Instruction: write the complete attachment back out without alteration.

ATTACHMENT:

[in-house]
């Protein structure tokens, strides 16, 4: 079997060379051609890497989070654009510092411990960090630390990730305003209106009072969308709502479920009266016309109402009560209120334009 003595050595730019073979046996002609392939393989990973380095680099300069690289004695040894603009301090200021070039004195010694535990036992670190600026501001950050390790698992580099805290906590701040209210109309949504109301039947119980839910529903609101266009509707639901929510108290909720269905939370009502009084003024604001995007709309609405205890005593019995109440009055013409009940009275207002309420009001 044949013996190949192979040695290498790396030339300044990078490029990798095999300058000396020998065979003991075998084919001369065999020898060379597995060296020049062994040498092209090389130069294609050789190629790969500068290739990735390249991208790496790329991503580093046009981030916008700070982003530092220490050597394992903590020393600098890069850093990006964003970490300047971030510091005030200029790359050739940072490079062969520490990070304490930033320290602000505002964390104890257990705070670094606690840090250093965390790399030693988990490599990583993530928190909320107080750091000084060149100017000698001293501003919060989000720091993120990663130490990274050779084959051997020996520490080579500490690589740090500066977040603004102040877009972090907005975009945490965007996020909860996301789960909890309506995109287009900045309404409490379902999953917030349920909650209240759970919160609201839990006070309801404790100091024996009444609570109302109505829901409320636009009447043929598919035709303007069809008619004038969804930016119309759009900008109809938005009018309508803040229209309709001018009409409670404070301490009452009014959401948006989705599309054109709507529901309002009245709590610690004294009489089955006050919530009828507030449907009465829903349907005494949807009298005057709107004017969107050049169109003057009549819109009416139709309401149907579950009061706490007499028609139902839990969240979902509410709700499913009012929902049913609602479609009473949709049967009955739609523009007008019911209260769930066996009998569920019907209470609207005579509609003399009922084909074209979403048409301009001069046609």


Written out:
[in-house]
């Protein structure tokens, strides 16, 4: 079997060379051609890497989070654009510092411990960090630390990730305003209106009072969308709502479920009266016309109402009560209120334009 003595050595730019073979046996002609392939393989990973380095680099300069690289004695040894603009301090200021070039004195010694535990036992670190600026501001950050390790698992580099805290906590701040209210109309949504109301039947119980839910529903609101266009509707639901929510108290909720269905939370009502009084003024604001995007709309609405205890005593019995109440009055013409009940009275207002309420009001 044949013996190949192979040695290498790396030339300044990078490029990798095999300058000396020998065979003991075998084919001369065999020898060379597995060296020049062994040498092209090389130069294609050789190629790969500068290739990735390249991208790496790329991503580093046009981030916008700070982003530092220490050597394992903590020393600098890069850093990006964003970490300047971030510091005030200029790359050739940072490079062969520490990070304490930033320290602000505002964390104890257990705070670094606690840090250093965390790399030693988990490599990583993530928190909320107080750091000084060149100017000698001293501003919060989000720091993120990663130490990274050779084959051997020996520490080579500490690589740090500066977040603004102040877009972090907005975009945490965007996020909860996301789960909890309506995109287009900045309404409490379902999953917030349920909650209240759970919160609201839990006070309801404790100091024996009444609570109302109505829901409320636009009447043929598919035709303007069809008619004038969804930016119309759009900008109809938005009018309508803040229209309709001018009409409670404070301490009452009014959401948006989705599309054109709507529901309002009245709590610690004294009489089955006050919530009828507030449907009465829903349907005494949807009298005057709107004017969107050049169109003057009549819109009416139709309401149907579950009061706490007499028609139902839990969240979902509410709700499913009012929902049913609602479609009473949709049967009955739609523009007008019911209260769930066996009998569920019907209470609207005579509609003399009922084909074209979403048409301009001069046609």